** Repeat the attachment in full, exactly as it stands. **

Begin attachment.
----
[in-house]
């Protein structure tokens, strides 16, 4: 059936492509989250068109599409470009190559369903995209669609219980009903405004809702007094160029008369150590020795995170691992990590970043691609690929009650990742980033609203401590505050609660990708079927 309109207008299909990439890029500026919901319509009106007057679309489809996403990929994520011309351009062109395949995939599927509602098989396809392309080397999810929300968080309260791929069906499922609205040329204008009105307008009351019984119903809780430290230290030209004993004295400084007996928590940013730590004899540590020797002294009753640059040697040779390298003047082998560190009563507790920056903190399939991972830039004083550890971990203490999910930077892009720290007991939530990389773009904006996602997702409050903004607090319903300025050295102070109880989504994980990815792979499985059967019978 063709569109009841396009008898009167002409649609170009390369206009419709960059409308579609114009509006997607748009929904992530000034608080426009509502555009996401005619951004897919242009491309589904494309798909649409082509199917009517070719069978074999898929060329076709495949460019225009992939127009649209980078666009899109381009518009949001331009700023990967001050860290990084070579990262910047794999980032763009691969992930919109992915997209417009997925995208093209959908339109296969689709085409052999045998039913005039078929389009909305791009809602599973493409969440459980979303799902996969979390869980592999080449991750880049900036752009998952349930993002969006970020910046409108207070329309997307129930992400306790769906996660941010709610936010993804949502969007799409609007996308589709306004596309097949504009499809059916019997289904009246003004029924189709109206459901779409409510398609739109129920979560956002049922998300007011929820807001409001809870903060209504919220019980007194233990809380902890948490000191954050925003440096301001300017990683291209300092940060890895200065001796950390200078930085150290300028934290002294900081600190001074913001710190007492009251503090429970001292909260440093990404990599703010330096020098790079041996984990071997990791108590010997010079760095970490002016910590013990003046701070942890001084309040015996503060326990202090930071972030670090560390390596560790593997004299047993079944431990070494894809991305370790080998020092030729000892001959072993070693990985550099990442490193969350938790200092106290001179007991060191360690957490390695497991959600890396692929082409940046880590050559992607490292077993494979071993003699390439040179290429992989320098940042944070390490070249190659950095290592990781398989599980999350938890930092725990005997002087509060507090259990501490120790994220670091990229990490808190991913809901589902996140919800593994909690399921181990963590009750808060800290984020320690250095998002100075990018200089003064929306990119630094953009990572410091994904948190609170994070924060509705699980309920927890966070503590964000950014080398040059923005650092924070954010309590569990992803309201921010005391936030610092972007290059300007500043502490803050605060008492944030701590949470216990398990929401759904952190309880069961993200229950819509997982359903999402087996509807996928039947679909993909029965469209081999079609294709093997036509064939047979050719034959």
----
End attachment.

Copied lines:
[in-house]
């Protein structure tokens, strides 16, 4: 059936492509989250068109599409470009190559369903995209669609219980009903405004809702007094160029008369150590020795995170691992990590970043691609690929009650990742980033609203401590505050609660990708079927 309109207008299909990439890029500026919901319509009106007057679309489809996403990929994520011309351009062109395949995939599927509602098989396809392309080397999810929300968080309260791929069906499922609205040329204008009105307008009351019984119903809780430290230290030209004993004295400084007996928590940013730590004899540590020797002294009753640059040697040779390298003047082998560190009563507790920056903190399939991972830039004083550890971990203490999910930077892009720290007991939530990389773009904006996602997702409050903004607090319903300025050295102070109880989504994980990815792979499985059967019978 063709569109009841396009008898009167002409649609170009390369206009419709960059409308579609114009509006997607748009929904992530000034608080426009509502555009996401005619951004897919242009491309589904494309798909649409082509199917009517070719069978074999898929060329076709495949460019225009992939127009649209980078666009899109381009518009949001331009700023990967001050860290990084070579990262910047794999980032763009691969992930919109992915997209417009997925995208093209959908339109296969689709085409052999045998039913005039078929389009909305791009809602599973493409969440459980979303799902996969979390869980592999080449991750880049900036752009998952349930993002969006970020910046409108207070329309997307129930992400306790769906996660941010709610936010993804949502969007799409609007996308589709306004596309097949504009499809059916019997289904009246003004029924189709109206459901779409409510398609739109129920979560956002049922998300007011929820807001409001809870903060209504919220019980007194233990809380902890948490000191954050925003440096301001300017990683291209300092940060890895200065001796950390200078930085150290300028934290002294900081600190001074913001710190007492009251503090429970001292909260440093990404990599703010330096020098790079041996984990071997990791108590010997010079760095970490002016910590013990003046701070942890001084309040015996503060326990202090930071972030670090560390390596560790593997004299047993079944431990070494894809991305370790080998020092030729000892001959072993070693990985550099990442490193969350938790200092106290001179007991060191360690957490390695497991959600890396692929082409940046880590050559992607490292077993494979071993003699390439040179290429992989320098940042944070390490070249190659950095290592990781398989599980999350938890930092725990005997002087509060507090259990501490120790994220670091990229990490808190991913809901589902996140919800593994909690399921181990963590009750808060800290984020320690250095998002100075990018200089003064929306990119630094953009990572410091994904948190609170994070924060509705699980309920927890966070503590964000950014080398040059923005650092924070954010309590569990992803309201921010005391936030610092972007290059300007500043502490803050605060008492944030701590949470216990398990929401759904952190309880069961993200229950819509997982359903999402087996509807996928039947679909993909029965469209081999079609294709093997036509064939047979050719034959």